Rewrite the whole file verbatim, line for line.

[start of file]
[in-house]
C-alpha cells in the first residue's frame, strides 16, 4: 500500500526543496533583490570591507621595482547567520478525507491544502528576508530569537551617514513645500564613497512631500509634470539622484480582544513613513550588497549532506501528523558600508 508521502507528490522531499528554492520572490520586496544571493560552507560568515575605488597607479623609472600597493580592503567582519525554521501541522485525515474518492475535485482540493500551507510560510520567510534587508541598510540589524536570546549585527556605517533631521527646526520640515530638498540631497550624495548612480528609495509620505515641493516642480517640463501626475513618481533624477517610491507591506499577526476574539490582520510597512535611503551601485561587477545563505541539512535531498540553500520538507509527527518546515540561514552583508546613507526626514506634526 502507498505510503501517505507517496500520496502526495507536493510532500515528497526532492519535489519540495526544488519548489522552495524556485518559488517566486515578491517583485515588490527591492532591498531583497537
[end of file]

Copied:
[in-house]
C-alpha cells in the first residue's frame, strides 16, 4: 500500500526543496533583490570591507621595482547567520478525507491544502528576508530569537551617514513645500564613497512631500509634470539622484480582544513613513550588497549532506501528523558600508 508521502507528490522531499528554492520572490520586496544571493560552507560568515575605488597607479623609472600597493580592503567582519525554521501541522485525515474518492475535485482540493500551507510560510520567510534587508541598510540589524536570546549585527556605517533631521527646526520640515530638498540631497550624495548612480528609495509620505515641493516642480517640463501626475513618481533624477517610491507591506499577526476574539490582520510597512535611503551601485561587477545563505541539512535531498540553500520538507509527527518546515540561514552583508546613507526626514506634526 502507498505510503501517505507517496500520496502526495507536493510532500515528497526532492519535489519540495526544488519548489522552495524556485518559488517566486515578491517583485515588490527591492532591498531583497537